10 Second Walkathon Planner Survey

Would you please take 10 seconds to tell us what you were looking for when you came upon Walkathon Guide? We want to be sure we help you! Your name and email is totally optional.

Advertisements

Walkathon Planning PodCast

Walkathon Planning, on BlogTalkRadioDo you learn by listening?  Then we have the podcast for you… words of wisdom from my friend Roger Carr and I, all about planning walkathons.  Click to listen.

Honor an Outstanding Walkathon Participant

Walkathon Planner Jennifer Bechard

Walkathon Planner and 2009 Winner Jennifer Bechard, Hydrocephalus Assoc.

Reprinting  this important announcement from the Run Walk Ride Fundraising Council

Please don’t miss a no-cost opportunity to honor an inspiring participant in your 2010 program.

You have until December 15 to nominate an outstanding participant — whether their achievement relates to dollars raised, overcoming personal challenges or team leadership.

All you have to do is send us a paragraph or two describing the nominee’s achievement along with your contact information and their contact information.   You can do it by sending an email to dh@runwalkride.com.  For complete program details, visit www.cashsweatandtears.com .

All nominees will be sent a certificate of achievement.  One will receive a valuable prize package including a $500 donation to their sponsoring charity.  Please act today — it’s an easy way to honor the people who make athletic event fundraising such a wonderful field to work in.

David Hessekiel
President
Run Walk Ride Fundraising Conference

Walkathon Planning Timeline – Remember Dependencies

Walkathon Dependencies - make note of who needs what from whom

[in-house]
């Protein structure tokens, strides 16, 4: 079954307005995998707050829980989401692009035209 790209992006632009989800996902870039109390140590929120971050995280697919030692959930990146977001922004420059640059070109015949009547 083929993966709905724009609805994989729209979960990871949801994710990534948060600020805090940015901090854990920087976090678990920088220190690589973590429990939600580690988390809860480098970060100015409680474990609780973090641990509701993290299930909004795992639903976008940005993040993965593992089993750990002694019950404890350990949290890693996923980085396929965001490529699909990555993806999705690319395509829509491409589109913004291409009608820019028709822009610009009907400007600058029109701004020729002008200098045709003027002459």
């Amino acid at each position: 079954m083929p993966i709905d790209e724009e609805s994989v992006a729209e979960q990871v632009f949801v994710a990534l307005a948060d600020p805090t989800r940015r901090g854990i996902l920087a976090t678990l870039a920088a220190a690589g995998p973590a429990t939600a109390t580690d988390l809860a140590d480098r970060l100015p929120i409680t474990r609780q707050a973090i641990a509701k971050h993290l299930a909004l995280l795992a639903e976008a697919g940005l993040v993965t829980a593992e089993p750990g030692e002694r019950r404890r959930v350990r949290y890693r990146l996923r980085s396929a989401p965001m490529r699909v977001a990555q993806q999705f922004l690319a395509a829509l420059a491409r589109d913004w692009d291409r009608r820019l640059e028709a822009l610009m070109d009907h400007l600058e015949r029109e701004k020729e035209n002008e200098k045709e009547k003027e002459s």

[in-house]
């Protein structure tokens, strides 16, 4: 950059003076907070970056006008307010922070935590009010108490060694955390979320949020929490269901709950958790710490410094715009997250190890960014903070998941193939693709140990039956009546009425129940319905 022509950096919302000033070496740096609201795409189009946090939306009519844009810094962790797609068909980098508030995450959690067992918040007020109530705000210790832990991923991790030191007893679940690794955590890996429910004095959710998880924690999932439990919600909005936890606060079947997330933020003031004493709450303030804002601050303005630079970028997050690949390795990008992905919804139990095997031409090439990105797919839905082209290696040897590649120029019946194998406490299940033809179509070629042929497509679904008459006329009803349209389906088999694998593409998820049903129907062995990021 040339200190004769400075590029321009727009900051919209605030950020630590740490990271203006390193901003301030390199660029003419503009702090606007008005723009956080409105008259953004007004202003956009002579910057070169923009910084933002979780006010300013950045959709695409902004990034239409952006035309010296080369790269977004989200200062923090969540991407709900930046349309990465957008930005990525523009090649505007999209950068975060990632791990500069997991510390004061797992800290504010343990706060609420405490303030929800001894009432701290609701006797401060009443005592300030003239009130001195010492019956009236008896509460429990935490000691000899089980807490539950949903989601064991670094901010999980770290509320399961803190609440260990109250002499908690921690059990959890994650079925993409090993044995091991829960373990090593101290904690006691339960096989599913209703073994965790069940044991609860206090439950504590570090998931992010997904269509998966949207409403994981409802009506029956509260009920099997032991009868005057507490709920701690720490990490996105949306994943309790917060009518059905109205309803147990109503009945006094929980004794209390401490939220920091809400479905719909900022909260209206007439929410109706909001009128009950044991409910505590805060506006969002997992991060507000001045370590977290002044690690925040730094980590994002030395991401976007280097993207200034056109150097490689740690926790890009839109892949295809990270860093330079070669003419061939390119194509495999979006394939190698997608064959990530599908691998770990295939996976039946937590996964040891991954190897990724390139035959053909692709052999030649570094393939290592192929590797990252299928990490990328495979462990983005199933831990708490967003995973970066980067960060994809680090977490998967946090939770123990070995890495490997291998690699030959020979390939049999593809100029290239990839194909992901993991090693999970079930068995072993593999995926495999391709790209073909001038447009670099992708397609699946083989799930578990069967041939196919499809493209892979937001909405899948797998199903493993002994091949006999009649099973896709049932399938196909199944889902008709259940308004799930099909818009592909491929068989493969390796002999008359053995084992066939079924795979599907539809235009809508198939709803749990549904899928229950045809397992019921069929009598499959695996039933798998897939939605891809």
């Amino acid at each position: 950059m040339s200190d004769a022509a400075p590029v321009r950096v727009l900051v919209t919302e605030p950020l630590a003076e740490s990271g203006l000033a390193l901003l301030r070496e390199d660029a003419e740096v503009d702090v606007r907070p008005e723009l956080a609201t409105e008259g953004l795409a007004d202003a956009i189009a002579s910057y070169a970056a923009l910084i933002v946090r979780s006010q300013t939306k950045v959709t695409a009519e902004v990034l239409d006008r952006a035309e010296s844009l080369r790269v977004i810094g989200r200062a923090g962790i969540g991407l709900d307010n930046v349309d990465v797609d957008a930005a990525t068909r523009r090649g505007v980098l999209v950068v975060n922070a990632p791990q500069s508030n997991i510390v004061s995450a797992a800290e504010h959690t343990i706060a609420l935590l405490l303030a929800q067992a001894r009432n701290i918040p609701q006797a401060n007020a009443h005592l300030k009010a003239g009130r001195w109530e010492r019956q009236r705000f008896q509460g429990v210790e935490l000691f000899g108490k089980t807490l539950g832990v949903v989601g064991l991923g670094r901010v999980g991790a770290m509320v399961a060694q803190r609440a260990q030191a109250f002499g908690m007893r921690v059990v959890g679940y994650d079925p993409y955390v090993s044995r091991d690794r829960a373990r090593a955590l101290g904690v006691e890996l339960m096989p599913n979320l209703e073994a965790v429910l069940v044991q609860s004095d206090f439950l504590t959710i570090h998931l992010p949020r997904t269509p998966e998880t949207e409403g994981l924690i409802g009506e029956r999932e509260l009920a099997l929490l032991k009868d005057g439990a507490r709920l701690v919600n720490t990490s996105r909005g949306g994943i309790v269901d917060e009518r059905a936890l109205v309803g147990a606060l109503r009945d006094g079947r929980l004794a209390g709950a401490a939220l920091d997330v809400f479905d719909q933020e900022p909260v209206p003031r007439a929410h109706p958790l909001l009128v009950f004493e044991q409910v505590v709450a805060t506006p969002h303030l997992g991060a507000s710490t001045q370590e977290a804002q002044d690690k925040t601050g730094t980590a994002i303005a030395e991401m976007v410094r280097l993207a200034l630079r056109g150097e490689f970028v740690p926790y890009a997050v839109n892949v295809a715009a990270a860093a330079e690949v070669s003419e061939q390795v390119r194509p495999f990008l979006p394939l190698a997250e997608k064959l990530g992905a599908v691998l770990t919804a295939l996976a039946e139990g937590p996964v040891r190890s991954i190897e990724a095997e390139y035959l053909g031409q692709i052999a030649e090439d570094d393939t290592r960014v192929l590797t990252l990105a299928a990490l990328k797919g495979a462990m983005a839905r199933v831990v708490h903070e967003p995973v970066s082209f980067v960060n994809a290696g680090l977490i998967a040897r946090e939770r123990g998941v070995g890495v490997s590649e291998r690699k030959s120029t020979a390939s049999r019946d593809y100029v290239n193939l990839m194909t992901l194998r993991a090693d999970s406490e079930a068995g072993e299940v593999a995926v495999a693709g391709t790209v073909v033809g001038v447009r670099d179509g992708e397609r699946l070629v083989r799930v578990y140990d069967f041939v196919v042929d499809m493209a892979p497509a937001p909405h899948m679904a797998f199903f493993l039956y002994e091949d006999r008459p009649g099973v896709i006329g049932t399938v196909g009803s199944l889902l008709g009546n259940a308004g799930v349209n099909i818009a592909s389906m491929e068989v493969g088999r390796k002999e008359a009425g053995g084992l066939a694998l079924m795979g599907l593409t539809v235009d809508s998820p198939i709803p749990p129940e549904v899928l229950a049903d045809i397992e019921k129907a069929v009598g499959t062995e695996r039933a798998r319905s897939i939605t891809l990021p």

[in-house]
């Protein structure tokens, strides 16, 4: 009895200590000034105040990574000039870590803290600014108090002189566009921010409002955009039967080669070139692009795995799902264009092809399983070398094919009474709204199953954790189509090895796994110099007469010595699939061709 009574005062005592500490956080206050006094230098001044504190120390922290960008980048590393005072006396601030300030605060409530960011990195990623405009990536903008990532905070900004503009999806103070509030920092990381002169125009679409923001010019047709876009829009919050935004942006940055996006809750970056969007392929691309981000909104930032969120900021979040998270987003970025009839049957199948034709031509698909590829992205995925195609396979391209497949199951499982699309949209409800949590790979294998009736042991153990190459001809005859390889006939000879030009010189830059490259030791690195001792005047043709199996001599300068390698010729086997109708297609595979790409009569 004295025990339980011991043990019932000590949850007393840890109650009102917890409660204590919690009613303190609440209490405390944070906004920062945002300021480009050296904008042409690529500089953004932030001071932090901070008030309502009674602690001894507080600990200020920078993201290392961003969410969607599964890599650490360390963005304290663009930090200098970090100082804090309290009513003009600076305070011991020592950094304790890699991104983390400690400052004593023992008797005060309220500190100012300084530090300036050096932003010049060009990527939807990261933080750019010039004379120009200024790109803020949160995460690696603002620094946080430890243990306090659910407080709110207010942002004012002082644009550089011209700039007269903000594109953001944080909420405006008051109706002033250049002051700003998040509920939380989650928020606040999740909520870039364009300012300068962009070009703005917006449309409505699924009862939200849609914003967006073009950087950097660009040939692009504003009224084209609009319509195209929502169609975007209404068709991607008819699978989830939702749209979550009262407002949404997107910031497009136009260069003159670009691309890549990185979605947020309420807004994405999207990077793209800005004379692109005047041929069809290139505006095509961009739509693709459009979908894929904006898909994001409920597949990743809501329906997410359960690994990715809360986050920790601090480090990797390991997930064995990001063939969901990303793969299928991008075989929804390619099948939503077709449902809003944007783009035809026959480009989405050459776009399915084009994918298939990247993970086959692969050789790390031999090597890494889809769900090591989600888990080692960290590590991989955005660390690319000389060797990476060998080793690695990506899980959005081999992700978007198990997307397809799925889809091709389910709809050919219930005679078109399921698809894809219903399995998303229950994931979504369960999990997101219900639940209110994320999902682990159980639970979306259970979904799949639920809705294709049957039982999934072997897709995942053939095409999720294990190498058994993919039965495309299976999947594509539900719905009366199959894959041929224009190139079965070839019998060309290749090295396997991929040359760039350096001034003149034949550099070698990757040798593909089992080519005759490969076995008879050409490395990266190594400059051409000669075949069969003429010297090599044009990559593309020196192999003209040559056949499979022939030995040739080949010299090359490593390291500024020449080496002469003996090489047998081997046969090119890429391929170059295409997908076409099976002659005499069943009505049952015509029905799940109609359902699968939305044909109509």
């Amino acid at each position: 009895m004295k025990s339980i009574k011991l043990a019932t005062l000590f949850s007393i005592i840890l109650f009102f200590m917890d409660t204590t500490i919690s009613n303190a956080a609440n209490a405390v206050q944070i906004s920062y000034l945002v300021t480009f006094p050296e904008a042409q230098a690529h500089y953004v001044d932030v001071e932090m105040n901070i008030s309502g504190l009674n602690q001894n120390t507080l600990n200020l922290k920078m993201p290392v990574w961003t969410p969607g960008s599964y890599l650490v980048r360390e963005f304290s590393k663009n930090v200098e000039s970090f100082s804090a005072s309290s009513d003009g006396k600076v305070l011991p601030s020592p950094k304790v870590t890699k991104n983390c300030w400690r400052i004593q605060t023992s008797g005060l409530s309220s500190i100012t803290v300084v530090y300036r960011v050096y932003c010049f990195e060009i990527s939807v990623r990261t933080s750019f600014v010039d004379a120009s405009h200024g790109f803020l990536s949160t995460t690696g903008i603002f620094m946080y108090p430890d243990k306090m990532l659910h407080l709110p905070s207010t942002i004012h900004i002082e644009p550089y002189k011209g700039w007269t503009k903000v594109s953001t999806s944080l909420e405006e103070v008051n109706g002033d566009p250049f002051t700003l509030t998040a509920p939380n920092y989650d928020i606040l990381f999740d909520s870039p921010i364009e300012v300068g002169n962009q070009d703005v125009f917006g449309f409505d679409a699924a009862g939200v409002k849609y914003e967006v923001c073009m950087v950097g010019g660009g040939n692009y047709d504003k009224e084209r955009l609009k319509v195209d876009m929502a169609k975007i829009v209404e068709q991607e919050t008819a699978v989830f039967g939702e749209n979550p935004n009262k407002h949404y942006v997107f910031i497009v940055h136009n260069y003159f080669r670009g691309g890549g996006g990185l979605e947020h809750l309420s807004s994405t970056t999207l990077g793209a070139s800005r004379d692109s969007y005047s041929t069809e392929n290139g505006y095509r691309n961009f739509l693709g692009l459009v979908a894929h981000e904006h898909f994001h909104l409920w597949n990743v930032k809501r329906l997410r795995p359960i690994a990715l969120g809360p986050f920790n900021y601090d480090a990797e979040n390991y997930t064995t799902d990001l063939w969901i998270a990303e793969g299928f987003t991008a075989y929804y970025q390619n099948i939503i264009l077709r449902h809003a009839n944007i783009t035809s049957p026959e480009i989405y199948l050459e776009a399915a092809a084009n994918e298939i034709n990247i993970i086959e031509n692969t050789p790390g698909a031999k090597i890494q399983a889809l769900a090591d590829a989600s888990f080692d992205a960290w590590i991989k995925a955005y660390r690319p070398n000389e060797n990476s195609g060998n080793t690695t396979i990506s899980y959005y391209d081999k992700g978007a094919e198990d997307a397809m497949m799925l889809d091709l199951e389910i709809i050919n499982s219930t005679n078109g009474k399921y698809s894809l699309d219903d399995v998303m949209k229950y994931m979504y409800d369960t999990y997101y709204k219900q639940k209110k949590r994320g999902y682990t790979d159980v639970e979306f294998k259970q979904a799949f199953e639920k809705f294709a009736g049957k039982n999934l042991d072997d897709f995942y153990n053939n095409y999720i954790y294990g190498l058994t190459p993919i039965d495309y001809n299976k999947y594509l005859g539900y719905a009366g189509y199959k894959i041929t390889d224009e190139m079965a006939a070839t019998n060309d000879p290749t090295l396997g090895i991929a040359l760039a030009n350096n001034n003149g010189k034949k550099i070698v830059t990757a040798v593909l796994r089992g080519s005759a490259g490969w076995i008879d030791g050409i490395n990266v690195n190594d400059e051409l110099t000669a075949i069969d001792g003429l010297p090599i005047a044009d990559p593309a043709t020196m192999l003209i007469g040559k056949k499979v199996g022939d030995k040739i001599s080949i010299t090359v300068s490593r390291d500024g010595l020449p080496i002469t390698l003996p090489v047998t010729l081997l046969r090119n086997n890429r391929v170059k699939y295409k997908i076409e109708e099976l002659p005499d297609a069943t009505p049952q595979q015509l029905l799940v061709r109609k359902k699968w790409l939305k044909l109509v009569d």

Click to enlarge

Some planning thoughts…  If you’ve read the Walkathon Guide book, you’ve seen this chart. This chart is a simplified view of what each committee needs from the others.  Each chapter of the book gives a more detailed list of dependencies for each committee.

Look at this chart, then make your own version.  Draw a weekly time line on a whiteboard or banner paper.  Make note of who needs to supply what, to whom, by when, then make sure everyone knows of these dependencies.

Walkathon Volunteer Pinch Hitter

Designate a few pinch hitters for the most hectic days of your walkathon - just before and walkathon day.

William J. Bradley, Toronto, from Library of Congress Prints and Photographs Division

In the final days before your walkathon, when you wish you could clone yourself because there’s too much to do, your pinch hitters become that clone and  jump in with whatever unexpected, unplanned job that arises.

Be sure to recruit one or two walkathon pinch hitters among your key volunteers.

The ideal pinch hitter either has chaired a walkathon before, or plans to do so next year.  Otherwise, get people who are generally competent, energetic, and versatile.

Set expectations that you’ll need several hours of help during the last days before and the day of your walkathon.

My pinch hitter story had to do with orange slices – several crates of them.  It was the day before our walkathon.  The oranges had fallen between the cracks, belonging neither to concessions or the course setup team, and neither were ready to take on another big job. Meanwhile, I predicted six hours of slicing needed to be done and the crates of oranges sat in my van!  There would have been no joy in …  But enter Allison and Donna.  Donna  sliced two crates herself and Allison found buddies and divvied up the remaining crates.  Home run.